• Overview
    Light Needs:
    Full shade
    Watering Needs:
    Water regularly to maintain evenly moist soil - weekly, or more.
    Average Landscape Size:
    Moderate growing; reaches 2 to 3 ft. tall, spreading wider.
    Key Feature:
    Woodland Garden Plant
    Prized for foliage.
  • Detail
    Botanical Pronunciation:pol-LIST-ik-um say-TI-fe-rum
    Plant type:Fern
    Growth habit:Spreading
    Growth rate:Moderate
    Average landscape size:Moderate growing; reaches 2 to 3 ft. tall, spreading wider.
    Foliage color:Green
    Blooms:Prized for foliage.
    Design IdeasThis is an excellent hardy Fern that takes colder climates by dying back with frost. Plant under trees, in dark corners and shaded alcoves. Also works well in light-challenged atriums and courtyards. As a North American native, it's the perfect easy Fern for woodland and wild gardens.
    Companion PlantsSolomon's Seal (Polygonatum); Columbine (Aquilegia); Hosta (Hosta); Lungwort (Pulmonaria); Bleeding Heart (Dicentra)
  • Care
    Care Information
    Easily grown in fertile, humusy, well-drained soils. Water regularly during the first growing season to establish root system. Once established, prefers evenly moist but not soggy soils; tolerates drier conditions. Feed regularly during growing season. Cut back old, faded fronds when new growth begins to emerge in spring.Pruning time: spring.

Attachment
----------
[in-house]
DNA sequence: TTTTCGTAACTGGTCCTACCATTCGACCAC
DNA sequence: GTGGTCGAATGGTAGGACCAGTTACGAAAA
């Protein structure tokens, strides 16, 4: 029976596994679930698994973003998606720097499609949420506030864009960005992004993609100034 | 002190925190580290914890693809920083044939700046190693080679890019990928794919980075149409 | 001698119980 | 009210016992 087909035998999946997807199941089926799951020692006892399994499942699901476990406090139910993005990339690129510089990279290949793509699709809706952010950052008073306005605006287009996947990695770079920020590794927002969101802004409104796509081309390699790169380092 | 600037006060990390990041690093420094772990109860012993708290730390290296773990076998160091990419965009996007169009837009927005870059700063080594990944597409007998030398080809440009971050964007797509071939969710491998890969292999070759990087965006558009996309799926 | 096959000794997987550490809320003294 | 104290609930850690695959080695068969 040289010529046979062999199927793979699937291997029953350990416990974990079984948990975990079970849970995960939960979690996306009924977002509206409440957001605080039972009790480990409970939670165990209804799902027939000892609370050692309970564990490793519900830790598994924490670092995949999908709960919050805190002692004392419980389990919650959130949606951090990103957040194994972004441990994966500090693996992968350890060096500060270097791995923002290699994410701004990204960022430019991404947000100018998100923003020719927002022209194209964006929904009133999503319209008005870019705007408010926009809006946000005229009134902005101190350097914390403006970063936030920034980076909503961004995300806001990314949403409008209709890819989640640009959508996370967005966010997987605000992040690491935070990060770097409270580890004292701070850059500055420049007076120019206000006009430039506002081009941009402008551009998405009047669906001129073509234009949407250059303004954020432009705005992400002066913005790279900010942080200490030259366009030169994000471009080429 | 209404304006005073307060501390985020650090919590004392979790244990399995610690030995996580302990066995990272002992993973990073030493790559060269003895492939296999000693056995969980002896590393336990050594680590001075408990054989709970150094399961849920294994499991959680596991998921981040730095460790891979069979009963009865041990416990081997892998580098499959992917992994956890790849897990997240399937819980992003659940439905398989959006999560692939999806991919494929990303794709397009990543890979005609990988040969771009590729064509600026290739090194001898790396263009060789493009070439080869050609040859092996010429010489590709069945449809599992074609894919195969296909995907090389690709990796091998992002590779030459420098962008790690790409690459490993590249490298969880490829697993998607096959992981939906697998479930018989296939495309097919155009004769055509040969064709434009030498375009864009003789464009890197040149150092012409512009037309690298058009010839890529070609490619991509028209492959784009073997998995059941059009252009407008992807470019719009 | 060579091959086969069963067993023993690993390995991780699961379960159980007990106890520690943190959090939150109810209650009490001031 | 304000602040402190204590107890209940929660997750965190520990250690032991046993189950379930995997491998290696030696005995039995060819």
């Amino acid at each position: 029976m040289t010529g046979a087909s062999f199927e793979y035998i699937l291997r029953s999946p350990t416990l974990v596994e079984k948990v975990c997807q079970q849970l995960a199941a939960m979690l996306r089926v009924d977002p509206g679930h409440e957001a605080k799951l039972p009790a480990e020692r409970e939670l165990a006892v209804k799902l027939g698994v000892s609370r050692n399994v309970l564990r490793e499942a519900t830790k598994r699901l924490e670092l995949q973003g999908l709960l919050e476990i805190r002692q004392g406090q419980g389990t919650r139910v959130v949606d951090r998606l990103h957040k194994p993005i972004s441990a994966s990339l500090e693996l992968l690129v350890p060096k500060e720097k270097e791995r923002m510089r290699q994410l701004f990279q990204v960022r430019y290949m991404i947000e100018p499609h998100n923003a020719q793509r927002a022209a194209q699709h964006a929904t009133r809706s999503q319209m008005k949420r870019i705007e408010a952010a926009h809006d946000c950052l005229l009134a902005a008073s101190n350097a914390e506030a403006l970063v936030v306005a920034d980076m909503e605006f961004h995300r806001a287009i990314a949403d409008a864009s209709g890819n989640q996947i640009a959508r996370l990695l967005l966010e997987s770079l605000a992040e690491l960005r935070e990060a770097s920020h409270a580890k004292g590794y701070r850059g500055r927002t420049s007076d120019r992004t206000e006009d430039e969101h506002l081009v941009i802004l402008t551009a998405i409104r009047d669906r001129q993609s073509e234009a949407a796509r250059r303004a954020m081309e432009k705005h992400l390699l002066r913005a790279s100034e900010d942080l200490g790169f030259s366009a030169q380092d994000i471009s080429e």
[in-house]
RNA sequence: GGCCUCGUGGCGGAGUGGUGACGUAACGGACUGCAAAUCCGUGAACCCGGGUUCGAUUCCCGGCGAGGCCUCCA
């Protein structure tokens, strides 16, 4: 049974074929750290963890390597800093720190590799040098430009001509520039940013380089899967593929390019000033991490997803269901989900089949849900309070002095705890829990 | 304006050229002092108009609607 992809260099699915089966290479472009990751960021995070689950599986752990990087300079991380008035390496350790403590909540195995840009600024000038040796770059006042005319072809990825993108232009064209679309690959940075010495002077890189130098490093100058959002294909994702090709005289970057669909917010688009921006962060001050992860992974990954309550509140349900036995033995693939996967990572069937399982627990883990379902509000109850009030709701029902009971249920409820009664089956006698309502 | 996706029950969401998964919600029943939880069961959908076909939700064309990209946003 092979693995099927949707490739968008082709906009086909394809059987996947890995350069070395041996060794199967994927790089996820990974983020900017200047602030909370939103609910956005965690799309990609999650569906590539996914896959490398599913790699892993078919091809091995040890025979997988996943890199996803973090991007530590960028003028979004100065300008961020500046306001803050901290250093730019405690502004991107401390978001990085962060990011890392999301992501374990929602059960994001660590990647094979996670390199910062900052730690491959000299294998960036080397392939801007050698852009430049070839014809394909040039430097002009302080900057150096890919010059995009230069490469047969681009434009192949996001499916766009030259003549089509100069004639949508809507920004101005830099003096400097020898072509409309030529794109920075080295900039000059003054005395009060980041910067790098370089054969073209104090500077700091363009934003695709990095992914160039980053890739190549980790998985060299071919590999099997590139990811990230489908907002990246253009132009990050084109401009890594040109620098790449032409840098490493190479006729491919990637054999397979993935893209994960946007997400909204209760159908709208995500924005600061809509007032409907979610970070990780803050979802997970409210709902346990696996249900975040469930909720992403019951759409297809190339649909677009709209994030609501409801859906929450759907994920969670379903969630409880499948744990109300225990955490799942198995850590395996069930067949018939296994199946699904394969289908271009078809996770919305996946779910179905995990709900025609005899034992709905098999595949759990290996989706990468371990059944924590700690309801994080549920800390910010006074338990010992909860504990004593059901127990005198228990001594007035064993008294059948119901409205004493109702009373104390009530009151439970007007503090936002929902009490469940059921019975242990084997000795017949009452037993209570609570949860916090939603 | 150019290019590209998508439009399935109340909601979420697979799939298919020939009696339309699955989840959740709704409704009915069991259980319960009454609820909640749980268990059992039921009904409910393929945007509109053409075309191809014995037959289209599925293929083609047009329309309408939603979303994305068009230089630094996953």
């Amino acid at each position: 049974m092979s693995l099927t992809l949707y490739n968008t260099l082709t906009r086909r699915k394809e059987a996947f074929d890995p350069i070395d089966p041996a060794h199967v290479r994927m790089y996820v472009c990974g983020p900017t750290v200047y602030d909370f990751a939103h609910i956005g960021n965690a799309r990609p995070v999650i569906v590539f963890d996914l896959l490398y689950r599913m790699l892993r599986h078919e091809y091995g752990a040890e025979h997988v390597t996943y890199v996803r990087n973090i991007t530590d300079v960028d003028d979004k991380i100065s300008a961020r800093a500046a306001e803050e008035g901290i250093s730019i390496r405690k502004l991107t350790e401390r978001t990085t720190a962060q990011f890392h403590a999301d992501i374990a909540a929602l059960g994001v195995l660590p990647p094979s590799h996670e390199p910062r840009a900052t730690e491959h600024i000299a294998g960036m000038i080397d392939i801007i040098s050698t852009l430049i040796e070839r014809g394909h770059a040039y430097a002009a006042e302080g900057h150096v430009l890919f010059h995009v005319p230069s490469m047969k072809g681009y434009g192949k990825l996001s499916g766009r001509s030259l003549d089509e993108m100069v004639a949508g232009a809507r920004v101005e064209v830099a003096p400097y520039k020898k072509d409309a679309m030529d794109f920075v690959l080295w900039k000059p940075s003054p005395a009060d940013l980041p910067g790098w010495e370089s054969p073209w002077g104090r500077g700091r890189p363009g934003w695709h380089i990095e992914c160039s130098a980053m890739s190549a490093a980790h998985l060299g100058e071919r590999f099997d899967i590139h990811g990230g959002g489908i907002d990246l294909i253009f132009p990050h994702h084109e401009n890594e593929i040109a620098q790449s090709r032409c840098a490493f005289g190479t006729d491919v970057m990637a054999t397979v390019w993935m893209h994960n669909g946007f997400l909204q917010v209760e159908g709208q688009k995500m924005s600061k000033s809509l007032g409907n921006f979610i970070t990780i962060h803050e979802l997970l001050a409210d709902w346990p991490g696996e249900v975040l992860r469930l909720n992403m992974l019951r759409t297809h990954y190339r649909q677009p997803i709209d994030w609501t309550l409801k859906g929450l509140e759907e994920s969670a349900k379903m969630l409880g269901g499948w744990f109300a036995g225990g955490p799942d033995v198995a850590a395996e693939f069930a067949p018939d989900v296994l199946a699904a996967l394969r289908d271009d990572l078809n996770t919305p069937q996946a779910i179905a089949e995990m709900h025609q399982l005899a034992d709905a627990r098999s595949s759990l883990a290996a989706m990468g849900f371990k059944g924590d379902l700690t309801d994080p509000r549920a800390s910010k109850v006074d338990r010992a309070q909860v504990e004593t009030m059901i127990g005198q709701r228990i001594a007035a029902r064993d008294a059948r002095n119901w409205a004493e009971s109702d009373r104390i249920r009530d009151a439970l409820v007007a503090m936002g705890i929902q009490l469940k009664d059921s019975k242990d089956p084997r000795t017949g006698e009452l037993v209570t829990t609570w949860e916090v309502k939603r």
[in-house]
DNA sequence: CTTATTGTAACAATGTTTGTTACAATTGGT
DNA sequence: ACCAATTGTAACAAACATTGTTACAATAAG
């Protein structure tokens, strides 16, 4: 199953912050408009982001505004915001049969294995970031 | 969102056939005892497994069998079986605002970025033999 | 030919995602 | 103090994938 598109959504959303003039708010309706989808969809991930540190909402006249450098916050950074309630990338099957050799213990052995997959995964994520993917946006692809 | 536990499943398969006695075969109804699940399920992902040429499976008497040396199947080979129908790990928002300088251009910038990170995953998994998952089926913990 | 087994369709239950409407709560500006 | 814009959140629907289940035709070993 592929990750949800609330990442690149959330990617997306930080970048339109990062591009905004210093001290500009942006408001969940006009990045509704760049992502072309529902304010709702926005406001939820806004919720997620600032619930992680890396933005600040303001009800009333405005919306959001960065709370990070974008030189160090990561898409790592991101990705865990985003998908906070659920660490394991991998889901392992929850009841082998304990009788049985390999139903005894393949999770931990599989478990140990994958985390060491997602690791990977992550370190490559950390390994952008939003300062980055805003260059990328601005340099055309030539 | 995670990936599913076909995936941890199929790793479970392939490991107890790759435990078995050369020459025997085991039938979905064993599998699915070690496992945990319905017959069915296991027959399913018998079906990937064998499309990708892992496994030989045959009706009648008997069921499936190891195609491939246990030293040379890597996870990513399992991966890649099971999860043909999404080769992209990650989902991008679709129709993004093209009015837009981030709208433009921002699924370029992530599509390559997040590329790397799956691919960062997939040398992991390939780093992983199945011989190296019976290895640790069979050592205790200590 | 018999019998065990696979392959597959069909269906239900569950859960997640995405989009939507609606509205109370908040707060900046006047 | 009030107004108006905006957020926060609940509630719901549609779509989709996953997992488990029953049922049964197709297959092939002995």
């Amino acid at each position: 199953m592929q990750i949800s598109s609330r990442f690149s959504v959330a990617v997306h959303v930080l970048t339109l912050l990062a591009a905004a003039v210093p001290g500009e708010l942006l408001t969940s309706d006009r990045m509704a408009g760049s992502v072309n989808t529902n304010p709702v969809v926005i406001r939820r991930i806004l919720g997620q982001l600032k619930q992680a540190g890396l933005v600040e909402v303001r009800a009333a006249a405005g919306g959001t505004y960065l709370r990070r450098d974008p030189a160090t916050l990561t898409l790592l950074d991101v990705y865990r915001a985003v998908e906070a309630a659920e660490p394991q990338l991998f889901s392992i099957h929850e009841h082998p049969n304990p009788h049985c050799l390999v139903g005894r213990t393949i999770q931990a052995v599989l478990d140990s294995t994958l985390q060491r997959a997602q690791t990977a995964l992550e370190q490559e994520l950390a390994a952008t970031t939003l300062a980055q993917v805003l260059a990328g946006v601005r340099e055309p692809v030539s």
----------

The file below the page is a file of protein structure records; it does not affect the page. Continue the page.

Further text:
Light Needs:
    Light needs: Full Shade
    Full shade
    Watering Needs:
    Water needs: Moderate
    Water regularly to maintain evenly moist soil - weekly, or more.
  • History & Lore
    This genus of ferns known collectively as "holly" ferns are so named for their sometimes prickly foliage. The genus was classified by German botanist Albrecht Roth, 1757-1834, who named it from the Greek for many rows, to describe the pattern of sori on the backs of the leaves. Many of the ferns in this contemporary classifications were formally know under genus Aspidium. This species is native to most regions of the world except the Arctic. It formerly went by the names Polypodium setiferum by Pehr Forskal, 1736-1768 of Sweden, and Polystichum aculeatum as well as other synonyms throughout the references. But it was Austrian Heinrich Woynar, 1865-1917 who made the final classification. Polystichum setiferum fern is native to Europe, particularly the southern, western and central lowlands.